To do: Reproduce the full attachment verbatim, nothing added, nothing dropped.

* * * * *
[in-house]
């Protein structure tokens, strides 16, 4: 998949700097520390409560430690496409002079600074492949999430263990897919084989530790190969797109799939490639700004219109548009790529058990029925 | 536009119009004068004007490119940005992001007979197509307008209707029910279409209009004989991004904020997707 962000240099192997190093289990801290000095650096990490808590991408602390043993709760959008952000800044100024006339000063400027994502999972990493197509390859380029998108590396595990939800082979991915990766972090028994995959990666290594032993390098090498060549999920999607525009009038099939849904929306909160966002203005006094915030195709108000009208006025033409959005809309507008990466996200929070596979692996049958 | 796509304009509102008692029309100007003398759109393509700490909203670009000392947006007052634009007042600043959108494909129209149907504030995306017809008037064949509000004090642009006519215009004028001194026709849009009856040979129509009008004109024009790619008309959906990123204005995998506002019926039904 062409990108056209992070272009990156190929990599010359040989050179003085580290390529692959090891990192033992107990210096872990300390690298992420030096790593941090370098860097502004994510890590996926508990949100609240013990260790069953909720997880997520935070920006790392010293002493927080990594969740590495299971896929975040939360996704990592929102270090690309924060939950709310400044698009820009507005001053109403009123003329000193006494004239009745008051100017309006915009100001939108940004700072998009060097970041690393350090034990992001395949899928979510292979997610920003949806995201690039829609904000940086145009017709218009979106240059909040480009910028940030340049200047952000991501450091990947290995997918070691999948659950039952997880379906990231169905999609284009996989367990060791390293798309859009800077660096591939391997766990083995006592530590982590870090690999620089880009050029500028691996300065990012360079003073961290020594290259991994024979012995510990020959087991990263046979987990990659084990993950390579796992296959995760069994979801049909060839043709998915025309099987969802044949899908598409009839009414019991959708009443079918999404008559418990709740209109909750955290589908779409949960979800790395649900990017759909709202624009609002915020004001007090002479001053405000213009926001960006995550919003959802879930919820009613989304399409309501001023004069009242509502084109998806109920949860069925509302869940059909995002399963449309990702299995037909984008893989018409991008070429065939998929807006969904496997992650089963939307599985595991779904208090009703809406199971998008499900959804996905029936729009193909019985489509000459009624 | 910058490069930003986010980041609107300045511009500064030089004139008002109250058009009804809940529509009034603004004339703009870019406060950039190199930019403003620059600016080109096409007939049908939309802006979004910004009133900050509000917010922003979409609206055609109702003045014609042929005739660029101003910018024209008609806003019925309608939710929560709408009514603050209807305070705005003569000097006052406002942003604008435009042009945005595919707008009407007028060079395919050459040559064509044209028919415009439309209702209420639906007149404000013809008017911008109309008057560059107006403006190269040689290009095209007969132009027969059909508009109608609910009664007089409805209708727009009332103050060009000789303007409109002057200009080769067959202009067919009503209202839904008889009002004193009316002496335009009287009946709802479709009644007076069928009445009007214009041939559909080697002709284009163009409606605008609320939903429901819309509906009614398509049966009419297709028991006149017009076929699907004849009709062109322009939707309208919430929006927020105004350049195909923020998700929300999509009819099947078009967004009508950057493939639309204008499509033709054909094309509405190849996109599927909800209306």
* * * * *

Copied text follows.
[in-house]
């Protein structure tokens, strides 16, 4: 998949700097520390409560430690496409002079600074492949999430263990897919084989530790190969797109799939490639700004219109548009790529058990029925 | 536009119009004068004007490119940005992001007979197509307008209707029910279409209009004989991004904020997707 962000240099192997190093289990801290000095650096990490808590991408602390043993709760959008952000800044100024006339000063400027994502999972990493197509390859380029998108590396595990939800082979991915990766972090028994995959990666290594032993390098090498060549999920999607525009009038099939849904929306909160966002203005006094915030195709108000009208006025033409959005809309507008990466996200929070596979692996049958 | 796509304009509102008692029309100007003398759109393509700490909203670009000392947006007052634009007042600043959108494909129209149907504030995306017809008037064949509000004090642009006519215009004028001194026709849009009856040979129509009008004109024009790619008309959906990123204005995998506002019926039904 062409990108056209992070272009990156190929990599010359040989050179003085580290390529692959090891990192033992107990210096872990300390690298992420030096790593941090370098860097502004994510890590996926508990949100609240013990260790069953909720997880997520935070920006790392010293002493927080990594969740590495299971896929975040939360996704990592929102270090690309924060939950709310400044698009820009507005001053109403009123003329000193006494004239009745008051100017309006915009100001939108940004700072998009060097970041690393350090034990992001395949899928979510292979997610920003949806995201690039829609904000940086145009017709218009979106240059909040480009910028940030340049200047952000991501450091990947290995997918070691999948659950039952997880379906990231169905999609284009996989367990060791390293798309859009800077660096591939391997766990083995006592530590982590870090690999620089880009050029500028691996300065990012360079003073961290020594290259991994024979012995510990020959087991990263046979987990990659084990993950390579796992296959995760069994979801049909060839043709998915025309099987969802044949899908598409009839009414019991959708009443079918999404008559418990709740209109909750955290589908779409949960979800790395649900990017759909709202624009609002915020004001007090002479001053405000213009926001960006995550919003959802879930919820009613989304399409309501001023004069009242509502084109998806109920949860069925509302869940059909995002399963449309990702299995037909984008893989018409991008070429065939998929807006969904496997992650089963939307599985595991779904208090009703809406199971998008499900959804996905029936729009193909019985489509000459009624 | 910058490069930003986010980041609107300045511009500064030089004139008002109250058009009804809940529509009034603004004339703009870019406060950039190199930019403003620059600016080109096409007939049908939309802006979004910004009133900050509000917010922003979409609206055609109702003045014609042929005739660029101003910018024209008609806003019925309608939710929560709408009514603050209807305070705005003569000097006052406002942003604008435009042009945005595919707008009407007028060079395919050459040559064509044209028919415009439309209702209420639906007149404000013809008017911008109309008057560059107006403006190269040689290009095209007969132009027969059909508009109608609910009664007089409805209708727009009332103050060009000789303007409109002057200009080769067959202009067919009503209202839904008889009002004193009316002496335009009287009946709802479709009644007076069928009445009007214009041939559909080697002709284009163009409606605008609320939903429901819309509906009614398509049966009419297709028991006149017009076929699907004849009709062109322009939707309208919430929006927020105004350049195909923020998700929300999509009819099947078009967004009508950057493939639309204008499509033709054909094309509405190849996109599927909800209306």